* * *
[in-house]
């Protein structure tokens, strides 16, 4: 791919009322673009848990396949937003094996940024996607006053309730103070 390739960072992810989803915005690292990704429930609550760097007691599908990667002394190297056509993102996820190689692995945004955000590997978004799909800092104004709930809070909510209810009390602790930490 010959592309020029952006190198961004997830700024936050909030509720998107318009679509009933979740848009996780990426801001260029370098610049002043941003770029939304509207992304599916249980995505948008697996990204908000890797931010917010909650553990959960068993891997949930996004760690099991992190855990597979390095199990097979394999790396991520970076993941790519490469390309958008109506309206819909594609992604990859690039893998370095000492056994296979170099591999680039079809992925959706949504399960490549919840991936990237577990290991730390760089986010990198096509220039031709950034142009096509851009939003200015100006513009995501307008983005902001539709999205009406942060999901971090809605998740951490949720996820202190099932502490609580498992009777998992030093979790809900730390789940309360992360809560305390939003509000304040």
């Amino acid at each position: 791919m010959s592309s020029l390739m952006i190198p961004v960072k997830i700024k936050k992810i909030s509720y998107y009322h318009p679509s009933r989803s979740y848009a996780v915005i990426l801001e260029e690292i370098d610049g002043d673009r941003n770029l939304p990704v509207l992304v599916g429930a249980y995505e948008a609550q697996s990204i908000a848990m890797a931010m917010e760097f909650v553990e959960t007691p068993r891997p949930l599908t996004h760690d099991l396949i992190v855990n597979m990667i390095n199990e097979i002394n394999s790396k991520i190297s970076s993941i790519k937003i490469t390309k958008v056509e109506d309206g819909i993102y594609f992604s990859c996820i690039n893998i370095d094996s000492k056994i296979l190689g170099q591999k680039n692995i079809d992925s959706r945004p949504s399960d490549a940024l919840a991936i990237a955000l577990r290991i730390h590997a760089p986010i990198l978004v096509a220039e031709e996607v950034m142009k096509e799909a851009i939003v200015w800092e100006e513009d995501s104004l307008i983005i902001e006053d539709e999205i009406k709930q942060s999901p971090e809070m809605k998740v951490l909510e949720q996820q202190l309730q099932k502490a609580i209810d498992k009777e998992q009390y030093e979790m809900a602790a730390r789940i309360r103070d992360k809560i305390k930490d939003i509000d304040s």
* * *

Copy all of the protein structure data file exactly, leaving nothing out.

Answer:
[in-house]
């Protein structure tokens, strides 16, 4: 791919009322673009848990396949937003094996940024996607006053309730103070 390739960072992810989803915005690292990704429930609550760097007691599908990667002394190297056509993102996820190689692995945004955000590997978004799909800092104004709930809070909510209810009390602790930490 010959592309020029952006190198961004997830700024936050909030509720998107318009679509009933979740848009996780990426801001260029370098610049002043941003770029939304509207992304599916249980995505948008697996990204908000890797931010917010909650553990959960068993891997949930996004760690099991992190855990597979390095199990097979394999790396991520970076993941790519490469390309958008109506309206819909594609992604990859690039893998370095000492056994296979170099591999680039079809992925959706949504399960490549919840991936990237577990290991730390760089986010990198096509220039031709950034142009096509851009939003200015100006513009995501307008983005902001539709999205009406942060999901971090809605998740951490949720996820202190099932502490609580498992009777998992030093979790809900730390789940309360992360809560305390939003509000304040």
């Amino acid at each position: 791919m010959s592309s020029l390739m952006i190198p961004v960072k997830i700024k936050k992810i909030s509720y998107y009322h318009p679509s009933r989803s979740y848009a996780v915005i990426l801001e260029e690292i370098d610049g002043d673009r941003n770029l939304p990704v509207l992304v599916g429930a249980y995505e948008a609550q697996s990204i908000a848990m890797a931010m917010e760097f909650v553990e959960t007691p068993r891997p949930l599908t996004h760690d099991l396949i992190v855990n597979m990667i390095n199990e097979i002394n394999s790396k991520i190297s970076s993941i790519k937003i490469t390309k958008v056509e109506d309206g819909i993102y594609f992604s990859c996820i690039n893998i370095d094996s000492k056994i296979l190689g170099q591999k680039n692995i079809d992925s959706r945004p949504s399960d490549a940024l919840a991936i990237a955000l577990r290991i730390h590997a760089p986010i990198l978004v096509a220039e031709e996607v950034m142009k096509e799909a851009i939003v200015w800092e100006e513009d995501s104004l307008i983005i902001e006053d539709e999205i009406k709930q942060s999901p971090e809070m809605k998740v951490l909510e949720q996820q202190l309730q099932k502490a609580i209810d498992k009777e998992q009390y030093e979790m809900a602790a730390r789940i309360r103070d992360k809560i305390k930490d939003i509000d304040s």